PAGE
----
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I came across this recently. When defining a table in DB2 LUW (at least 9.5 or higher), you can define it as NOT LOGGED INITIALLY.

Example from the book I read:

CREATE TABLE products (
    productID      INT,
    product_Name   VARCHAR(30)
)
NOT LOGGED INITIALLY;

The documentation I have read states that the table is not logged during execution of INSERT, UPDATE, DELETE, CREATE INDEX, ALTER TABLE, or DROP INDEX until a COMMIT statement is executed. Everything before the COMMIT is not logged. Everything after the COMMIT is.

And apparently as long as you define the table as NOT LOGGED INITIALLY, at any point you can issue an ALTER TABLE <table-name> ACTIVATE NOT LOGGED INITIALLY to put the table back into a non-logging state until a COMMIT is issued again.

They gave one example that I can see where this could be useful. The book I read stated that you could issue the following

ALTER TABLE <table-name> ACTIVATE NOT LOGGED INITIALLY WITH EMPTY TABLE;

and this will apparently delete all the data in the table without logging it. I can understand this as being desirable in a test environment where you wish to clear data and re-test without the performance overhead of logging the delete for rollback.

But beyond this case, I am puzzled. Is there any reason you would not want logging on a table outside of a test environment? What other uses are there for this kind of table?

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4 Answers 4

up vote 1 down vote accepted

The classic real-world example is where the table I am creating is a copy from a static external source. If the DB fails during the initial load, it will be faster to just drop the partially loaded table and start my import operation over from the beginning, than to suffer the overhead of fully logging the transaction.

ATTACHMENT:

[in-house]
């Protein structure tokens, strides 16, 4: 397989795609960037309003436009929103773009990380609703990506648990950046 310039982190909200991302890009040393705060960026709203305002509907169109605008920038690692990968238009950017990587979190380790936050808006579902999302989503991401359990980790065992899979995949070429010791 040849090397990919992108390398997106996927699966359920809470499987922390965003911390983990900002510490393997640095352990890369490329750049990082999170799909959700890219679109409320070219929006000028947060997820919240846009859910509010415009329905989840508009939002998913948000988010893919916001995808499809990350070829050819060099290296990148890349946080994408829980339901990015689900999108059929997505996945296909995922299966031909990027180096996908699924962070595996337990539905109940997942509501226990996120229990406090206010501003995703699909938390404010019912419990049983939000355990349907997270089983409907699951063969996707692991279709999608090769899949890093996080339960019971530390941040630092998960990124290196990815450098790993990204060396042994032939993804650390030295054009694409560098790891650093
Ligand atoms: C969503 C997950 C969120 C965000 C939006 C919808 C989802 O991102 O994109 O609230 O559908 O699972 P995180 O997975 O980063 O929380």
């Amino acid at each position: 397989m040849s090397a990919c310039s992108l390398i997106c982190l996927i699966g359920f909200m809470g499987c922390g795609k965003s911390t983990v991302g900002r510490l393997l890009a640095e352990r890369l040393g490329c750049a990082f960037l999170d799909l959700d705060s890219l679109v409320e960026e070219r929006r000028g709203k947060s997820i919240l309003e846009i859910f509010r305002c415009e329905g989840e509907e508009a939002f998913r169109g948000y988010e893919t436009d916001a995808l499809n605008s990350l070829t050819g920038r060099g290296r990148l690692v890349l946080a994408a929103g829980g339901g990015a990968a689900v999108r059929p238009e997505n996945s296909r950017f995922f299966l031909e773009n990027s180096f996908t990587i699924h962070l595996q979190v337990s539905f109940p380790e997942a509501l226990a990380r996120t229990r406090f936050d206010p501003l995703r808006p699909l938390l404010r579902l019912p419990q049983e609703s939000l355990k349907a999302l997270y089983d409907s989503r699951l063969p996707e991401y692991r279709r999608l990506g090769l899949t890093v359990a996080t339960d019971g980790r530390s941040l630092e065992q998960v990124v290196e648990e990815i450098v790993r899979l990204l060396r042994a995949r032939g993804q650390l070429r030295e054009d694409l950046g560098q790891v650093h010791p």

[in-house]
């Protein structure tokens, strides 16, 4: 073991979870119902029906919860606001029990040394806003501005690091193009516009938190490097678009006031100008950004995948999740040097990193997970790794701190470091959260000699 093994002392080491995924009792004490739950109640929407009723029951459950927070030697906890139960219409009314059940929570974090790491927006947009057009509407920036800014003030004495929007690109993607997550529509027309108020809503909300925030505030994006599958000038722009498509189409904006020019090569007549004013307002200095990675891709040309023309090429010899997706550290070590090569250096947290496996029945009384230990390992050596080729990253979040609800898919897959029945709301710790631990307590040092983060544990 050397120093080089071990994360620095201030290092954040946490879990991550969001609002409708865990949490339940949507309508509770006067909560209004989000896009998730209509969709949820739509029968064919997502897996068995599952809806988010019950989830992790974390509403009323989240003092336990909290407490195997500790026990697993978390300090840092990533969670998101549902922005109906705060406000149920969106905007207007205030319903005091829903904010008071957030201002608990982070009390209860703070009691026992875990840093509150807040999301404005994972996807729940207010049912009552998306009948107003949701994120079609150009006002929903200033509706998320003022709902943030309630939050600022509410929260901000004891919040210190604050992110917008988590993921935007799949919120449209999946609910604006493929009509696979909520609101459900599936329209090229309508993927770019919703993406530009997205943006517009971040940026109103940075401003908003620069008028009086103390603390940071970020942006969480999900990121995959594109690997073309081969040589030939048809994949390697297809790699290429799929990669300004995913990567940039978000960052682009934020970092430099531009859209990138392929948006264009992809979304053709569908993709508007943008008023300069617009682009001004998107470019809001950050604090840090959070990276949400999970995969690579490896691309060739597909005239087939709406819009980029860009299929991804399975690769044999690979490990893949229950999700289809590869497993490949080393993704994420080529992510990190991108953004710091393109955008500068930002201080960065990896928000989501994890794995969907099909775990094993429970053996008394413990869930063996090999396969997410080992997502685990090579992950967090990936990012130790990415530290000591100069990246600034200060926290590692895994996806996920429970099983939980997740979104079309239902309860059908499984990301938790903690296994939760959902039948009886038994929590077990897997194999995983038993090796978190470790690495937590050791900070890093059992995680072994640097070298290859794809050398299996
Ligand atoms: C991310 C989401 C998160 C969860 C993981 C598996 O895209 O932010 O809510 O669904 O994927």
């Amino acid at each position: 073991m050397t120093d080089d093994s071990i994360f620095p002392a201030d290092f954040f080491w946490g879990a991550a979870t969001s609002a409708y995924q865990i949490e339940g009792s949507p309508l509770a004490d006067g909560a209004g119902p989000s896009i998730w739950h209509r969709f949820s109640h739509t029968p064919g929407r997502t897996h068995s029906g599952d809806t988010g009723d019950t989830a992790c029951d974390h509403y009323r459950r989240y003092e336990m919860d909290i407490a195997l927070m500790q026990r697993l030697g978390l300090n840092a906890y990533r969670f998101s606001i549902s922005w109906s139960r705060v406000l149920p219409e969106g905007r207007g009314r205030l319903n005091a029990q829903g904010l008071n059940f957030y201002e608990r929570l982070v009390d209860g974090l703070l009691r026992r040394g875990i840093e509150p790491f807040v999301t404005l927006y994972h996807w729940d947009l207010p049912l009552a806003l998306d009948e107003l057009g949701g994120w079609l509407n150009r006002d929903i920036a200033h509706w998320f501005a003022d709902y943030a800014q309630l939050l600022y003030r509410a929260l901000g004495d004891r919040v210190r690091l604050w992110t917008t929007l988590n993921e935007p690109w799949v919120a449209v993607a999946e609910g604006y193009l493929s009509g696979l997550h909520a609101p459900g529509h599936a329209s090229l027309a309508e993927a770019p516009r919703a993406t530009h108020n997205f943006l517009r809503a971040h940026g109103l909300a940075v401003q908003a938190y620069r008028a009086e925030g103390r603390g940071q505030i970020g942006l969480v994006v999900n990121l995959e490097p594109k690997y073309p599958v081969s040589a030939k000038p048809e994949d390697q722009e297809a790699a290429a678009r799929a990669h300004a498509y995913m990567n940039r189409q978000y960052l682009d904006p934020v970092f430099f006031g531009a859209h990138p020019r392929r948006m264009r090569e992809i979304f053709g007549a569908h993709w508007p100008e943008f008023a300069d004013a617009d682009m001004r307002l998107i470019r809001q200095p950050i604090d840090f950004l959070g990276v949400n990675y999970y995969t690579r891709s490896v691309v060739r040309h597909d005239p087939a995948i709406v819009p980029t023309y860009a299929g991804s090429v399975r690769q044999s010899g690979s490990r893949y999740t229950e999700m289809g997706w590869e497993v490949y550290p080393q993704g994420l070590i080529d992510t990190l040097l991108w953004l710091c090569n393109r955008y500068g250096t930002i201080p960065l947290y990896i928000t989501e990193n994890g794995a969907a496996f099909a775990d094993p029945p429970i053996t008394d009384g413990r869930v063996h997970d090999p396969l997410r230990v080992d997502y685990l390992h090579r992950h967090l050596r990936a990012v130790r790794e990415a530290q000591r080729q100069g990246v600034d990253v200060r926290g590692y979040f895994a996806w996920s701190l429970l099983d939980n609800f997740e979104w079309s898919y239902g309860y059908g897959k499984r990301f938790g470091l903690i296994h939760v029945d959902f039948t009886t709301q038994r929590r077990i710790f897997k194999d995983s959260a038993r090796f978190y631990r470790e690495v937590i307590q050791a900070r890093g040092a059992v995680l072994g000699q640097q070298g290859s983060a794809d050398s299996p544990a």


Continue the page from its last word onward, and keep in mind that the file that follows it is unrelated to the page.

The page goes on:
For example, I am loading my reporting environment with a list of customers from my transactional environment's backup file.

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Also from the manual:

The NOT LOGGED INITIALLY option is useful for situations where a large result set needs to be created with data from an alternate source (another table or a file) and recovery of the table is not necessary. Using this option will save the overhead of logging the data. The following considerations apply when this option is specified:

  • When the unit of work is committed, all changes that were made to the table during the unit of work are flushed to disk.

  • When you run the rollforward utility and it encounters a log record that indicates that a table in the database was either populated by the Load utility or created with the NOT LOGGED INITIALLY option, the table will be marked as unavailable. The table will be dropped by the rollforward utility if it later encounters a DROP TABLE log. Otherwise, after the database is recovered, an error will be issued if any attempt is made to access the table (SQLSTATE 55019). The only operation permitted is to drop the table.

  • Once such a table is backed up as part of a database or table space back up, recovery of the table becomes possible.

This makes sense in a production environment too.

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How so? Can you give an example of how you would use this in production? –  Chris Aldrich May 18 '12 at 12:52

Not logged initially is useful say when you have just created a table and need to populate it with large amount of data. You don't need to worry about recovering the data since you already have it somewhere, so none of the data population needs to be logged. This can speed up the data population time a lot if you don't need to log it.

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Since the production portion of this question hasn't been answered, I have an example of where it would be useful. I'm backing up a production table to my userspace. This table contains a lot of data (~850GB compressed) and backing up through normal means isn't possible because the log file it generates (over 18GB prior to me killing the insert) cause several downstream functions to fail. The NOT LOGGED INITIALLY is my only option to prevent this from happening.

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